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Margaret Thatcher: Inglorious Tory




I have been humming one of my favorite Elvis Costello songs from the moment I heard the news of Margaret Thatcher’s death Monday morning. The chorus never fails to move me:

“When they finally put you in the ground,
I’ll stand there laughing, and tramp the dirt down.”

A friend forwarded me some other excellent Thatcher songs, and I spent last night on a truly enjoyable trip down Memory Lane.

The songs and videos gathered include Costello’s, along with Billy Bragg’s, and the Specials’ “Ghost Town” – which was the soundtrack to a summer spent in London when I was 14 — and more hardcore offerings. Perhaps Thatcher’s one positive legacy is the inspiration she provided to punk rock. I remember the kind of ecstatic anger I felt listening to some of those bands – and Thatcher was an excellent focus for that anger.

I grew up with Reagan and Thatcher in the ’80s, between the States and the U.K. At the time, the two leaders seemed to me to be unwelcome gifts from the boomers – what we were left with once the ’60s party was well and truly over.

Thatcher’s death this week struck me much more forcefully than Reagan’s did. I found myself more profoundly angry at the soft-focus media coverage of the Iron Lady. (Although the overwhelmingly positive coverage of Reagan’s history when he died was jarring in the extreme. Iran/Contra anyone?) They were a symbiotic pair. Reagan the muscle, and Thatcher the brains.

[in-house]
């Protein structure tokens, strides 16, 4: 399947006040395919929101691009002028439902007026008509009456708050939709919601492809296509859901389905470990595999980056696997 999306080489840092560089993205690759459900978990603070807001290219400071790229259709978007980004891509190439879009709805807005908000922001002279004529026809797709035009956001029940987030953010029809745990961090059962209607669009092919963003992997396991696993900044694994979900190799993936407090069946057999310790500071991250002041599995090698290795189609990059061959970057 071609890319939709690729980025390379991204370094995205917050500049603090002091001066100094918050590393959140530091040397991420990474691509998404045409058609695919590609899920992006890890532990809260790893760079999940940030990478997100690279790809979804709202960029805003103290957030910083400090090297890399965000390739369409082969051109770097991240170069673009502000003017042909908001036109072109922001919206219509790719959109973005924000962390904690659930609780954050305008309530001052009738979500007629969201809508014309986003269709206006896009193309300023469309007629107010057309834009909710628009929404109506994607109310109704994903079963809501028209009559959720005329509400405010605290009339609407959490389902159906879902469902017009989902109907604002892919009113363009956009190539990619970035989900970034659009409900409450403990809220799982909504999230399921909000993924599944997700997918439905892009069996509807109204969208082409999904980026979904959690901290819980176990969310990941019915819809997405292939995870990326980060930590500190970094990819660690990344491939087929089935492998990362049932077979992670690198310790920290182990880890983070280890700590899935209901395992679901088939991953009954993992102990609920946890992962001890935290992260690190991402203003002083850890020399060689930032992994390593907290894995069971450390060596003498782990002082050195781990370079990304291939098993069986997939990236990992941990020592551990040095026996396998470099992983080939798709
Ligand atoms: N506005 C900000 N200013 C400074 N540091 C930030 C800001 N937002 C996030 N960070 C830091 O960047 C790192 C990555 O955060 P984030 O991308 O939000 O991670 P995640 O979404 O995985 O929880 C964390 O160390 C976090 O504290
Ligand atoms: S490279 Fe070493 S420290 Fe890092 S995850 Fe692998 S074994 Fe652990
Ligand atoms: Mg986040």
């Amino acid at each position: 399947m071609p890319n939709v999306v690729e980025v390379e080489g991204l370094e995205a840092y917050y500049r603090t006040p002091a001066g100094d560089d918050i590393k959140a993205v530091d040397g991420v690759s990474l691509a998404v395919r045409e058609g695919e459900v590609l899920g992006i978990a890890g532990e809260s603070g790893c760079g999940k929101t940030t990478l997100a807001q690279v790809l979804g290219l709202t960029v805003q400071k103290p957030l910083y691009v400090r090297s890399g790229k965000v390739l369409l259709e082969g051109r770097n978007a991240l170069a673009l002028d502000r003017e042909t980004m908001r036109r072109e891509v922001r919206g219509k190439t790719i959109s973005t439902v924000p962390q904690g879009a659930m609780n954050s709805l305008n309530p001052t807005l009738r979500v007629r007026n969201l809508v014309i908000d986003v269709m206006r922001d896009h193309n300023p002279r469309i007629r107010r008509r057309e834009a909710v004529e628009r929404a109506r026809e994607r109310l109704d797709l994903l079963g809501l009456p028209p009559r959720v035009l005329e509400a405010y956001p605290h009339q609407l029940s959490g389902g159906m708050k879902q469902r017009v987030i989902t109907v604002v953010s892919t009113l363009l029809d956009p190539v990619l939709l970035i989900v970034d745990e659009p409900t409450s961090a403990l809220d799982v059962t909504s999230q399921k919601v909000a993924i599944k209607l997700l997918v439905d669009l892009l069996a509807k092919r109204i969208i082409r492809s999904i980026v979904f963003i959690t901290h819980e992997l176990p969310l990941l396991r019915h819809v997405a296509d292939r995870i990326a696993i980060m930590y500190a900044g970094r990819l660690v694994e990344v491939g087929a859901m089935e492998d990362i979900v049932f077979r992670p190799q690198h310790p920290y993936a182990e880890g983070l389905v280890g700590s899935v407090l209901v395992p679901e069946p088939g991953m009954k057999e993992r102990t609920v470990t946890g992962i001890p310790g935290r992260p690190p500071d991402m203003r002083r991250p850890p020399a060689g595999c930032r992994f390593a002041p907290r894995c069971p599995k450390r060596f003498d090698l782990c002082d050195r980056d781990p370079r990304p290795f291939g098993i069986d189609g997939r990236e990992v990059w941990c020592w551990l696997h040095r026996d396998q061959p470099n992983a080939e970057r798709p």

And what amazing damage they did together. War, unemployment, austerity, attacks on immigrants, ignoring the AIDS crisis, and the extremely effective frontal assault on the labor movement in both countries. Reagan had PATCO and Thatcher had the NUM. I was definitely caught up in the tragedy of that latter battle involving the National Union of Mineworkers – a venerable and radical union fighting to protect its members’ jobs in the face of an absolutely vicious attack.

When I was  a high school student, Reagan and Thatcher’s joint nastiness was something of an inspiration. They really were the bad guys. They were a big part of why I got active in politics, beginning with my first demo in 1982. Somehow I take Thatcher more personally. I was born in England, after all. Their enduring legacy of neoliberalism still provides me with a motivation to be active, so perhaps I have a personal reason to thank Thatcher — but I’m still going to be tramping that dirt down.

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